The Secret to My Success in Marketing Theatre

There is a single, very straightforward tactic I use every time I’m involved with marketing theatre productions. It’s been incredibly successful for me over the last few years.

You don’t need to buy an expensive piece of software to do it. (In fact it’s often free.) You don’t need any particular, unique skill in order to do this. You don’t need to work at a marketing company like me to have access to any special tools or people. Literally anyone can use this tactic, although very few people actually do.

The benefits are enormous. Every show that you promote will get progressively easier. As time goes on you’ll be selling more tickets with less work. Have a guess? Think the tactic is email marketing to your audience? That’s close, but this idea is timeless. It doesn’t matter how technology and culture change down the road. This tactic will never become obsolete. Maybe you’re thinking about building your personal brand? You’re getting warmer, but not quite there yet.

Enough suspense

My secret weapon in theatre marketing is simply this: try one new thing with every production.

I know. Doesn’t seem like a very big deal, right?  But it’s huge.

…if you market the same way you always have, you’re going to get the same crowd you always have.

It’s so easy to fall into the trap of thinking of your marketing as something you need to check off your list on the way to opening night. We go through the same boring routine. We get posters printed, we put them up on some community bulletin boards, and hand a small stack to everyone in the cast. That’s fine when you are doing a show that will sell out based on the name recognition alone, but it’s not going to help you sell tickets to new and lesser-known works. I’ve written about informational and missionary marketing elsewhere, so I won’t rehash that here.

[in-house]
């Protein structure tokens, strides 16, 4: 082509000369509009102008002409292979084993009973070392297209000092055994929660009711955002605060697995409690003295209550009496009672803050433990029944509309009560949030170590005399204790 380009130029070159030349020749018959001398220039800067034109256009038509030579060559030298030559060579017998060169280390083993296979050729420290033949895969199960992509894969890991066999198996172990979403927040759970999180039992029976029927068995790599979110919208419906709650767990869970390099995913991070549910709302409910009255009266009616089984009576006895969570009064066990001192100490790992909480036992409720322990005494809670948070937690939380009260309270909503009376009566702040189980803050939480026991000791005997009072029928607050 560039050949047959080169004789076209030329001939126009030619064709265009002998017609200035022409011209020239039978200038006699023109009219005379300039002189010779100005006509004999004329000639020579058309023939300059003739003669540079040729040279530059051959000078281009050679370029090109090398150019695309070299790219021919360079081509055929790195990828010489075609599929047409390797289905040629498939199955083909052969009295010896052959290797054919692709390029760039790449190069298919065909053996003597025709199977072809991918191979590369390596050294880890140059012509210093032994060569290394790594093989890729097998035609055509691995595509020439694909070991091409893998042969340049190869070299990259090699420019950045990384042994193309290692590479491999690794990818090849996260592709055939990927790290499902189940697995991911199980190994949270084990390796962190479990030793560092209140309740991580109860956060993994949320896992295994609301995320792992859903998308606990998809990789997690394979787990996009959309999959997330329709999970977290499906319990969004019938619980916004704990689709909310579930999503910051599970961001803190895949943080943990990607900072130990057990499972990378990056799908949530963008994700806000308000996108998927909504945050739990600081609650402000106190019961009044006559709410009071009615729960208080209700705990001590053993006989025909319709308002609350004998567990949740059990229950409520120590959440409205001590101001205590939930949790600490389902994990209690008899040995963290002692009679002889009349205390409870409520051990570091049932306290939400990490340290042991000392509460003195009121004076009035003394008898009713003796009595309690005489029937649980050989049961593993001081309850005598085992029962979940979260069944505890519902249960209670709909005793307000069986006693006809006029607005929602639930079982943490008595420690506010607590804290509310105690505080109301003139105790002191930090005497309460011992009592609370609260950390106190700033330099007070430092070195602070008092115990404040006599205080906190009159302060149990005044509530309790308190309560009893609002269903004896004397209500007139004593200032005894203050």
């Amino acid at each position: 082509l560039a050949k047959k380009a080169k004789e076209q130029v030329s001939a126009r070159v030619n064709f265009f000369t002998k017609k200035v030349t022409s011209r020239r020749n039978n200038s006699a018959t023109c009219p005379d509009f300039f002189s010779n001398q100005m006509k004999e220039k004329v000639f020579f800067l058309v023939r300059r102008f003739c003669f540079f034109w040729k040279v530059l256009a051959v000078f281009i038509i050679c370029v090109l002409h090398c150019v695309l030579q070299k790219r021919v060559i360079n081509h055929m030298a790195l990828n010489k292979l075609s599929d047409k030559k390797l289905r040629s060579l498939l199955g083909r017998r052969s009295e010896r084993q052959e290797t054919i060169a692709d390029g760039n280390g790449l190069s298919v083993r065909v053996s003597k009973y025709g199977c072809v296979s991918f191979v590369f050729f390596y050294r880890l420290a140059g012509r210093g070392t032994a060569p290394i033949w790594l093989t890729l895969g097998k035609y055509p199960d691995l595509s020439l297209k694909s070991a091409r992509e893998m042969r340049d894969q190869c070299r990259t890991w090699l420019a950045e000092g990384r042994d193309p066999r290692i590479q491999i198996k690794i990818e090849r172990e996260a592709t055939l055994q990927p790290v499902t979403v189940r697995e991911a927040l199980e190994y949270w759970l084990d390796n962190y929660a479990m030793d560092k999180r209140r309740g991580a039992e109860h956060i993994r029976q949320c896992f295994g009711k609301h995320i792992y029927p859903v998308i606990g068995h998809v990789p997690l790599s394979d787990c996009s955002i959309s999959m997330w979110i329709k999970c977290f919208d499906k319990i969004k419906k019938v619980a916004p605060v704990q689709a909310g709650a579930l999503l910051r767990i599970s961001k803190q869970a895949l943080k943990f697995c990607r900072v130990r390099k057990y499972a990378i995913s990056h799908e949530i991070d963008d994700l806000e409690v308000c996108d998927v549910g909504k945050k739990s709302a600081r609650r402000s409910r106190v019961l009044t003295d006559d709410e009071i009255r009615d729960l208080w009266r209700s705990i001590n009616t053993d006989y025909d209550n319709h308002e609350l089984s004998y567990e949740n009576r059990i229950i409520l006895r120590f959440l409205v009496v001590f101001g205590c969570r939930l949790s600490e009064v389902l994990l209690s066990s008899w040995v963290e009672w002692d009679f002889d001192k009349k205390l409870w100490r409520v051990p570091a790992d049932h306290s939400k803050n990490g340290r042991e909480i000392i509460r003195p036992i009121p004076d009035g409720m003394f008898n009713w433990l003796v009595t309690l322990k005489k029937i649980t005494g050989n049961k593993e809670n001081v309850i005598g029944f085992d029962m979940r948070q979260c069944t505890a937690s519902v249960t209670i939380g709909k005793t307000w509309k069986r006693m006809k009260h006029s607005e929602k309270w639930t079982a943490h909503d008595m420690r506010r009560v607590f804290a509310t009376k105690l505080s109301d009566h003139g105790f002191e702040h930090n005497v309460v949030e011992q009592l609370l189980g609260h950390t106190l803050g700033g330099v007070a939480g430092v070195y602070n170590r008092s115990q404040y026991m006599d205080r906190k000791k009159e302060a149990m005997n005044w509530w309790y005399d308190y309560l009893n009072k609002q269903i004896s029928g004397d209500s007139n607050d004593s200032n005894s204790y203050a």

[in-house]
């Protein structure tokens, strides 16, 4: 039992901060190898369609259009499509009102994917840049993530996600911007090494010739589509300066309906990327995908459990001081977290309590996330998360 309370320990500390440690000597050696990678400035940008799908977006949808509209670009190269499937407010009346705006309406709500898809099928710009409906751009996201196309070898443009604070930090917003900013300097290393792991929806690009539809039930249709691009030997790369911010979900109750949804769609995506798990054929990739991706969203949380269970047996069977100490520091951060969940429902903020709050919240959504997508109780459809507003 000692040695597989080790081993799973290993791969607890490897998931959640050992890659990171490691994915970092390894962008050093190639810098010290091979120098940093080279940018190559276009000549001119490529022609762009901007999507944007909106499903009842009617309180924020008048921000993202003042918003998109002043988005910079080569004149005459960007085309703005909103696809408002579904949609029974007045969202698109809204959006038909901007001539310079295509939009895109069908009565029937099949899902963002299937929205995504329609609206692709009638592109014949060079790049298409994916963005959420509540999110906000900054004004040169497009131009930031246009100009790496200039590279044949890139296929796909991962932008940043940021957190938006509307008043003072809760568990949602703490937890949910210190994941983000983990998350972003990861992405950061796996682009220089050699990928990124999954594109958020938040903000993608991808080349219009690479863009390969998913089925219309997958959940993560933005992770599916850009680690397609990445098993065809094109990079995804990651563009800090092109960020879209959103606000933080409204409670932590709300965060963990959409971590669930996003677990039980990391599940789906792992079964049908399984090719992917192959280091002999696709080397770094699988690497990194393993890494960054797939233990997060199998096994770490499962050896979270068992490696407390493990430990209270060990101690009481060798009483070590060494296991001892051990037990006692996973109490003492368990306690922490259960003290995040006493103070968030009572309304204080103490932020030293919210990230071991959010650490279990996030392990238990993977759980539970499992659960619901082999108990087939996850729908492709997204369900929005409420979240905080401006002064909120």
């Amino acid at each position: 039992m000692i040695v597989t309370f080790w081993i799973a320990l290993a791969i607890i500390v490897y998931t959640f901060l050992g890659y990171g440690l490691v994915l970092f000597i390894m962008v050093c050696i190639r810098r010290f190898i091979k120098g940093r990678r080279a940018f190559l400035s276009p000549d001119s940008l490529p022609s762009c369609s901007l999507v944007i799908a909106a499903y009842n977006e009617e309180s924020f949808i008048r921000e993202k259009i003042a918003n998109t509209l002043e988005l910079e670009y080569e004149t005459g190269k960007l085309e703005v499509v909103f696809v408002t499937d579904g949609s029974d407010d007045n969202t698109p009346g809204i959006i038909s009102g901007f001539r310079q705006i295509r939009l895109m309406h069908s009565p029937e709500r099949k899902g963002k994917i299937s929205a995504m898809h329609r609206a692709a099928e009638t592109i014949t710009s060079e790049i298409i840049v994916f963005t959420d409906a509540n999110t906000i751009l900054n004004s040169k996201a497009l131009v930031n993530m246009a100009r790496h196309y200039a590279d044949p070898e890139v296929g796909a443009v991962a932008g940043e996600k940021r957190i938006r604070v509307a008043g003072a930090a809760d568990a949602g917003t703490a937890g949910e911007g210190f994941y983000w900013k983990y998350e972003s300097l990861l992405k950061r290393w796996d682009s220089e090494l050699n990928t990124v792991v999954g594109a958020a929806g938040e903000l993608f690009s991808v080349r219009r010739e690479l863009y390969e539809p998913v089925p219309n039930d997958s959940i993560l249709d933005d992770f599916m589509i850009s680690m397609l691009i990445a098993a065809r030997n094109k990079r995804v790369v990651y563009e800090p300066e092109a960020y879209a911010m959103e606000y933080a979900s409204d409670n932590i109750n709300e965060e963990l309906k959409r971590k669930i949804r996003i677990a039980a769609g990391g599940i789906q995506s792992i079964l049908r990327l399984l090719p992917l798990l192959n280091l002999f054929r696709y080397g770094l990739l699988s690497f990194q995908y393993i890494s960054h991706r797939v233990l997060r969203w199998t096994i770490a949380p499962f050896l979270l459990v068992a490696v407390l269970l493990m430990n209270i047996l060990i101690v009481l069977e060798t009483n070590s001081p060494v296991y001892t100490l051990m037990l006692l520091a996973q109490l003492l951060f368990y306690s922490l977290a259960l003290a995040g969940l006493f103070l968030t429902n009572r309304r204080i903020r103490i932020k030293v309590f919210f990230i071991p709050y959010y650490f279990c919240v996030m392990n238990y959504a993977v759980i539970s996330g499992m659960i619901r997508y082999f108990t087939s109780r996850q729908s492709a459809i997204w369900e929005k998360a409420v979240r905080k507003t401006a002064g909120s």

My point is if you market the same way you always have, you’re going to get the same crowd you always have. If you’re already selling out all your shows that’s fine, but are you? Even if you are, wouldn’t it be great if there was consistently so much demand for your shows that you could raise ticket prices?

I propose instead that you add some brand new promotion to the mix every single production. You’ll find some things that work fantastically in your market and some ideas that are duds. Repeat the things that work well, cut the flops, and with every show you’ll be honing a bag of marketing tricks that can literally sell out your entire run.

What do I mean one new thing

So what would a new thing look like? I say get creative. Actors who nail their auditions get cast, and your promotions for the show are how you audition to get an audience. Here are some possibilities to get you thinking:

  1. Have a contest to win free tickets on Twitter
  2. Perform excerpts from the show at local schools
  3. Create a video trailer to put on YouTube
  4. Write an opinion piece about the arts for your local paper
  5. Have the cast video blog during the rehearsal process
  6. Do the classic Q-and-A after one of the performances
  7. Create social media accounts for the characters in the show
  8. Hold a contest for regular folks to earn a bit part in each performance
  9. Heavily promote the businesses and organizations that lent the furniture and art used in set decoration
  10. Schedule one performance where the audience is encouraged to blog/tweet/post photos during the show

Better still do something that’s tied directly to the content of that show. Run a puppetry workshop to promote Avenue Q or have the cast of Willy Wonka film a commercial for your local candy store.

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